Fantasy Clicks: The Buc Runs Here
Earnest Graham: AP
Few teams made as many offseason changes in the NFL than the Bucs. Chucky's gone and was replaced by new head coach Raheem Morris. Wide receivers Joe Galloway and Ike Hilliard also were let go, while TE Kellen Winslow, Jr. and RB Derrick Ward were brought into the fold.
Ward joining Earnest Graham in the backfield, with a zone-blocking system installed by new OC Jeff Jagodzinski, leads to the most intriguing situation in fantasy terms. Jagodzinski was quoted in the St. Petersburg Times recently saying that he believes the Bucs' rushing game will take off this year.
"We will be a successful team running the ball -- I promise you that," said Jagodzinski, " That's one of my strong suits, my knowledge of the running game."
Since the Bucs usually were, at best, average at rushing the ball each season, it's good news for the backs that their OC expects to build a power running game. The catch, though, is exactly how Ward and Graham will split the backfield touches.
Technically, either could handle a full load or they could be in a fantasy-kryptonite committee. In points-per-reception leagues, I'll be very interested in Ward, because even if he doesn't get the bulk of carries, he's going to catch a lot of passes out of the backfield. That'll give him some value, regardless, and huge value if he gets most of the carries.
The real value, though, will come down to who gets the goal-line touches. Both are slammers, capable of handling the job. However, I fear that Ward might see three-down duties, while Graham slips in at the goal line to steal the glory, sapping both backs of their max fantasy value. Regardless, barring an injury, both backs are going to see a lot of game action.
Yao Ming has decided to undergo surgeries on his ailing left foot. One procedure will use a bone graft to help repair the hairline fracture, and the other will realign the bones in his foot in an attempt to reduce stress on the area that has repeatedly fractured.
The good news is that Zydrunas Ilgauskas had a similar procedure done in 2001, when his career was in jeopardy, and he's been fine and sturdy since.
The bad news comes on many levels. First, you can all but count him out for this entire season. The NBA already gave the Rockets a disabled-player roster exception, so the writing is on the wall. Plus, you can expect the club to baby their superstar with the hope that he'll recover and fill seats for the long term, so they should want him to take a full year and get as healthy as possible before hitting the hardwood again.
The bigger bad news is that even if he does manage to return to action, he may never be as good as he was before the procedure. Good centers are hard to find in fantasy, but he was really the only one who always tossed up 20 points, 10 boards, two blocks and great percentages from the field and the charity stripe.
He'll be 30 at the start of next season, so while I'm holding out hope, I'm assuming we've seen the last of Yao at his fantasy best.
There are some GMs who just seem to know the right players and how to get them. Raptors GM Bryan Colangelo is one of these guys. After picking up Hedo Turkoglu and keeping Andrea Bargnani in the fold at a pretty reasonable price (five years, $50 million), he went out and swiped restricted free agent Jarrett Jack away from the Pacers (four years, $16 million).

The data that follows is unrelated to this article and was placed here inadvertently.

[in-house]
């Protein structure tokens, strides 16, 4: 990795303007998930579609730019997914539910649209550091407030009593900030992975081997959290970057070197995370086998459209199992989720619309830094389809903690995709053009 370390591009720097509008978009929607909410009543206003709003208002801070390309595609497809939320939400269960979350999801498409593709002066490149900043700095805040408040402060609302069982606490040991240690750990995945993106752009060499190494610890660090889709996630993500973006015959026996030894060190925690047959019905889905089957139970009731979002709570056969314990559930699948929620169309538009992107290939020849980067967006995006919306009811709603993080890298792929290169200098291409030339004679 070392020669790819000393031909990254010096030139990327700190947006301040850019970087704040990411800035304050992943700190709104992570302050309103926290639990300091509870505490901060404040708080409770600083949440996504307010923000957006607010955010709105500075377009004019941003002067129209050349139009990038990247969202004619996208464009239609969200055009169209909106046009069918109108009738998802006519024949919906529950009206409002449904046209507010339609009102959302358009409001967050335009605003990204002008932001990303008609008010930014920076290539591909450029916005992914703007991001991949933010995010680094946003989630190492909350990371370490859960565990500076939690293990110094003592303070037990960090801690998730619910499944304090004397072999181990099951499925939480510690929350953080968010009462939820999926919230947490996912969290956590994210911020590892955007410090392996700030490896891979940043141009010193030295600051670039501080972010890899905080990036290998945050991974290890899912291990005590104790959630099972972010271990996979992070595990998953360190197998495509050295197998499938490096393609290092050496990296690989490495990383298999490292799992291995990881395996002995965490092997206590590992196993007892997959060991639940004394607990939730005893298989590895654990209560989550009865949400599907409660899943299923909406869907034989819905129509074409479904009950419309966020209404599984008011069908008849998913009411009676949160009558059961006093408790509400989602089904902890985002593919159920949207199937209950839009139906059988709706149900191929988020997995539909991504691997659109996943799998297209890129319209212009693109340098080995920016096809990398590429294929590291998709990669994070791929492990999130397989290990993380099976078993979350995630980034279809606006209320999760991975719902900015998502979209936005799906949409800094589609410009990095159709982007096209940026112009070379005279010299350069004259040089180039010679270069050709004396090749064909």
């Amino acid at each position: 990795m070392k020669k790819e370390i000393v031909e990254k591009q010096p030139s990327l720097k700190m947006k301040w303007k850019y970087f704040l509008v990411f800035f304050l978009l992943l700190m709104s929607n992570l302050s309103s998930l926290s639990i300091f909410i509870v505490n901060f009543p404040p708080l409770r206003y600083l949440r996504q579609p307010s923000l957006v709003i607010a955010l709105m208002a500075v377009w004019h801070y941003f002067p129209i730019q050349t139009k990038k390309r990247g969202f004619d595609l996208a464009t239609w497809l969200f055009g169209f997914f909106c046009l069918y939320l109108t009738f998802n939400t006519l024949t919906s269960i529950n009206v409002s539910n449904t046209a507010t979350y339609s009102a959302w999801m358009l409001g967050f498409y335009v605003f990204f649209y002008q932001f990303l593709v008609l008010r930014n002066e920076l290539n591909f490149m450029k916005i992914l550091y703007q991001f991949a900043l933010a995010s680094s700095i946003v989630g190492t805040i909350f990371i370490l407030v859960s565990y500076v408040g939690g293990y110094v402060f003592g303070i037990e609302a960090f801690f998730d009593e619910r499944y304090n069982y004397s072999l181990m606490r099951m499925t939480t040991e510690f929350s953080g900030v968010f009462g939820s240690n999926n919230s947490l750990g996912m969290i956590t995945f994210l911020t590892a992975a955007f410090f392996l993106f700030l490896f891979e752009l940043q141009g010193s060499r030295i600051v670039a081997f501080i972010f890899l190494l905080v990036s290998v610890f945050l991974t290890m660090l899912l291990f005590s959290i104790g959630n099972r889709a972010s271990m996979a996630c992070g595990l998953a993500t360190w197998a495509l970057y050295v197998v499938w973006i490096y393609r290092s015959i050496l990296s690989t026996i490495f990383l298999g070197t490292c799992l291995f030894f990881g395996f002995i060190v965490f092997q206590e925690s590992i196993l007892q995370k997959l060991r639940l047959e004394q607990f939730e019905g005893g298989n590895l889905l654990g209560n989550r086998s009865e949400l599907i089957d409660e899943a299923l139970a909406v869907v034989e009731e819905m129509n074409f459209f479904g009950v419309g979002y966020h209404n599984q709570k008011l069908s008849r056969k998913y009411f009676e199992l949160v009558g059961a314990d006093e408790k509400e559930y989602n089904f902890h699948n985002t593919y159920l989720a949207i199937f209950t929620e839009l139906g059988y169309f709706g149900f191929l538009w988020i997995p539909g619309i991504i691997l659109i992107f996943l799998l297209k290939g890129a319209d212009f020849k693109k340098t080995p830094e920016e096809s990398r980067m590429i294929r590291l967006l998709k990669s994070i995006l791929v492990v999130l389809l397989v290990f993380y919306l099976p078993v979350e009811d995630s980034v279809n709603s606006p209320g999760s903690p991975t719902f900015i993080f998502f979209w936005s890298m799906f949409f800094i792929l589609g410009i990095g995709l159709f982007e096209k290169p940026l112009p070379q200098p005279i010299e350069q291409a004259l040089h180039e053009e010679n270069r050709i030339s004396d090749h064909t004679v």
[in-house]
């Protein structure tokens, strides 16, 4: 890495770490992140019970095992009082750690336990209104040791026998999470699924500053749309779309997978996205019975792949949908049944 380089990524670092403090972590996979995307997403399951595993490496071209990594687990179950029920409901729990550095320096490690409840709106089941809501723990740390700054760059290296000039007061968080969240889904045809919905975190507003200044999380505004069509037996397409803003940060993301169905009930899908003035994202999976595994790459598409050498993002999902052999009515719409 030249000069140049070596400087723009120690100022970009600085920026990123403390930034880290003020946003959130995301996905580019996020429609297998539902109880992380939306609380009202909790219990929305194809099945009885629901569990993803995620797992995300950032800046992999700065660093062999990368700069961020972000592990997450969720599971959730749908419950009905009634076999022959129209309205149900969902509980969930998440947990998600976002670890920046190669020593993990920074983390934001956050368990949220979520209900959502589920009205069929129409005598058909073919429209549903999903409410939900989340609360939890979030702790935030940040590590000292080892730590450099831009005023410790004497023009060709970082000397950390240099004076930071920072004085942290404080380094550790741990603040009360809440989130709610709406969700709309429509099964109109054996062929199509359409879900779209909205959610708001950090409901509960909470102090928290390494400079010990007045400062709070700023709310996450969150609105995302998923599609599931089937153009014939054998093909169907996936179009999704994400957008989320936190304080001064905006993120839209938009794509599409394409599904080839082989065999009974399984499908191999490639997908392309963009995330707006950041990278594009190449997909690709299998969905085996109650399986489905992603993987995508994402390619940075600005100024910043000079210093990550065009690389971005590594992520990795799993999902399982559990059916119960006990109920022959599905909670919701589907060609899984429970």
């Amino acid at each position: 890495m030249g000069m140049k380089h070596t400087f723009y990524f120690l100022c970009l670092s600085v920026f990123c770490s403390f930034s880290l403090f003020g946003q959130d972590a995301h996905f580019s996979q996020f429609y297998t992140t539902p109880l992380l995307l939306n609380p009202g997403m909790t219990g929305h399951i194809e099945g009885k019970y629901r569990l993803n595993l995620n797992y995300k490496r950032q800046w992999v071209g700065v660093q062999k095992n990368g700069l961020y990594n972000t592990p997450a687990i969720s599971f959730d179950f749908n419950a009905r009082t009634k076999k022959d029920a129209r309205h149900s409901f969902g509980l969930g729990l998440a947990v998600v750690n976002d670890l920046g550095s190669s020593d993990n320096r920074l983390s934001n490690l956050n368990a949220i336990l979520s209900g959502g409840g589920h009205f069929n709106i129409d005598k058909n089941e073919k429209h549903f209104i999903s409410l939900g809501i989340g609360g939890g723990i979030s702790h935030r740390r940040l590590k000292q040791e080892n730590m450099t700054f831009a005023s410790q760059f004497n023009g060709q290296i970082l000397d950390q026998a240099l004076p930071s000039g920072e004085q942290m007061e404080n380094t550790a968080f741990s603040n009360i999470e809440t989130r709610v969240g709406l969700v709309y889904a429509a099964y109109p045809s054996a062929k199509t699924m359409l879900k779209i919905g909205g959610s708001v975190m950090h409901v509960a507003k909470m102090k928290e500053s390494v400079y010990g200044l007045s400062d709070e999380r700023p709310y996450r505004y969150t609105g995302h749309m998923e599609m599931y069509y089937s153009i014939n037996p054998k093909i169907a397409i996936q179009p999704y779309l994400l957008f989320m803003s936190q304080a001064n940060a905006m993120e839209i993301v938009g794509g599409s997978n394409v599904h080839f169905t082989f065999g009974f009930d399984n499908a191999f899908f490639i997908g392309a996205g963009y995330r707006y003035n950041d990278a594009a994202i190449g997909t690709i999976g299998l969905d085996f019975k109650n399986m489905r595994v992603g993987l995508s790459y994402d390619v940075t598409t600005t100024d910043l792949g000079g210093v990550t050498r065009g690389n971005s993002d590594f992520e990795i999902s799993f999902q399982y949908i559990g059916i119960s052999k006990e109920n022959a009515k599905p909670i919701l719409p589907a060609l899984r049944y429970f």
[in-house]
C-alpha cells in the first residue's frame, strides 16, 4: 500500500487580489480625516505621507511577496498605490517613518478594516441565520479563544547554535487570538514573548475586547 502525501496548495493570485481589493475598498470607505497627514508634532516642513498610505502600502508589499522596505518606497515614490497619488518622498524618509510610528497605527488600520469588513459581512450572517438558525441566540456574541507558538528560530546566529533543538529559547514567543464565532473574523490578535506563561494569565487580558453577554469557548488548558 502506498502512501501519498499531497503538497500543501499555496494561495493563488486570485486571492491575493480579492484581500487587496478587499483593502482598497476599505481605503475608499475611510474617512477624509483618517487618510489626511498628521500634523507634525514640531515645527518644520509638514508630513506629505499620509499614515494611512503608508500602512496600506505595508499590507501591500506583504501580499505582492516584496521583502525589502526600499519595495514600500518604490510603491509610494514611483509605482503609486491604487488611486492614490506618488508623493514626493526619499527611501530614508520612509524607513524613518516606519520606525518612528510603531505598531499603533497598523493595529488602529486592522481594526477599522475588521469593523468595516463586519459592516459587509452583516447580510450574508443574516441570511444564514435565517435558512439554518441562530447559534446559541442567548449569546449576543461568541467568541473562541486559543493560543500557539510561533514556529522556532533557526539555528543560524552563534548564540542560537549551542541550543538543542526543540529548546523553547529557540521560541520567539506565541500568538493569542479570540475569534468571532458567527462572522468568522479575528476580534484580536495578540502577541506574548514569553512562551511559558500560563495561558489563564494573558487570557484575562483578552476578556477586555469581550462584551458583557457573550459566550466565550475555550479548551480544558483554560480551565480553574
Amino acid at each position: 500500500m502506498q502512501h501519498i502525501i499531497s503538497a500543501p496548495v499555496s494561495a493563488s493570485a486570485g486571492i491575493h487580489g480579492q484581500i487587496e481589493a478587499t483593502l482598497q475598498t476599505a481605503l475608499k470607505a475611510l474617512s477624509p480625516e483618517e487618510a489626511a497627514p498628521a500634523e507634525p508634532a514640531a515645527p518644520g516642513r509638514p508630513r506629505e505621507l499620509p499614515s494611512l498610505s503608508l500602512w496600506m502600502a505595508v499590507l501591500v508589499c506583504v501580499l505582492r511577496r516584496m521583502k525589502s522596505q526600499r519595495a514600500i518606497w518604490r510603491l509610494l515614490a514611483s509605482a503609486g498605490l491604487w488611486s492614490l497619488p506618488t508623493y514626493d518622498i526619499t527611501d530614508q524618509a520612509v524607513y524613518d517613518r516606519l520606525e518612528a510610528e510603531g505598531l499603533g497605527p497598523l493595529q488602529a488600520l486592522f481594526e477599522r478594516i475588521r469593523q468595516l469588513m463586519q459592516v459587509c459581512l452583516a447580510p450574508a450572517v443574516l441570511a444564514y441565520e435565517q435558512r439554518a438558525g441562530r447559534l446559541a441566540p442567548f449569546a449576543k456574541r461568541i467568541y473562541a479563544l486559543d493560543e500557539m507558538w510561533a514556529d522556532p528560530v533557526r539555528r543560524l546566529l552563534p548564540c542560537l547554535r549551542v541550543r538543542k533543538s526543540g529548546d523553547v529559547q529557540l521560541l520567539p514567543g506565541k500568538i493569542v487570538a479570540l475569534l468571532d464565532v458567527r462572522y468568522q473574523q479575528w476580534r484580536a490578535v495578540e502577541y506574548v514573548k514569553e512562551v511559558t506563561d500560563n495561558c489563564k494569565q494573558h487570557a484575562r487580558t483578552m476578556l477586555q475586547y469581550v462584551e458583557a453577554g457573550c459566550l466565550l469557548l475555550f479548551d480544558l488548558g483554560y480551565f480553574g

Regular readers here know that I love Jack's potential as a guy who can do a bit of everything when given the chance. He proved my feelings correct in the second half of last season, when he averaged 37 minutes, 17.3 points, 4.9 assists, 1.1 treys, 1.4 steals and shot 48 percent from the field and 85.6 percent from the line.
Since he's really a point guard who can swing to the off-guard when matchups suit him well, Jack's probably pegged as the backup PG to Jose Calderon. Obviously, his fantasy value won't flourish in that role. But things are unsettled at the two, where rookie DeMar DeRozan, Antoine Wright and forward Turkoglu are the only other options.
Look for Jack to get enough minutes between the two guard spots to give some value in deeper leagues and for Jack to have more upside when he gets hot than most other players of similar value.
Michael Vick: AP
I think I've only done one other Retro Roto about a player who was coming back after a long hiatus, and that was when Michael Jordan came out of retirement to join the Wiz back in '02.
Of course, Vick was released from his government-imposed hiatus yesterday. He hasn't played a game since Dec. 31, 2006, when he completed 8-of-14 passes for 81 yards and a TD. He threw no interceptions in that contest, but he rushed only three times for 17 yards.
Throughout his career, Vick was tantalizing and frustrating at the same time.
Take, for example, Week 12 of his last season when he completed a hideous 9-of-24 passes for 84 yards and no TDs but rushed for 166 yards. In that last season, Vick rushed for more than 1,000 yards, but he averaged just 154.6 yards passing (41st in the NFL).
Assessing his abilities right now is pretty simple: We all know he has amazing physical skills, and at age 29, he should still have a few more years to display them, but his history of poor passing skills (75.7 career QB rating, 6.7 career yards per attempt) is his Achilles heel.
It's hard to believe that a guy who had trouble with accuracy is going to take two seasons (or more) off and suddenly discover that ability now. I'd be more interested in seeing him in the Wildcat set or as a receiver out of the backfield. To be honest, though, I'm probably going to avoid him, unless he ends up in the perfect situation -- though I can't think of a perfect situation in the NFL for Vick right now.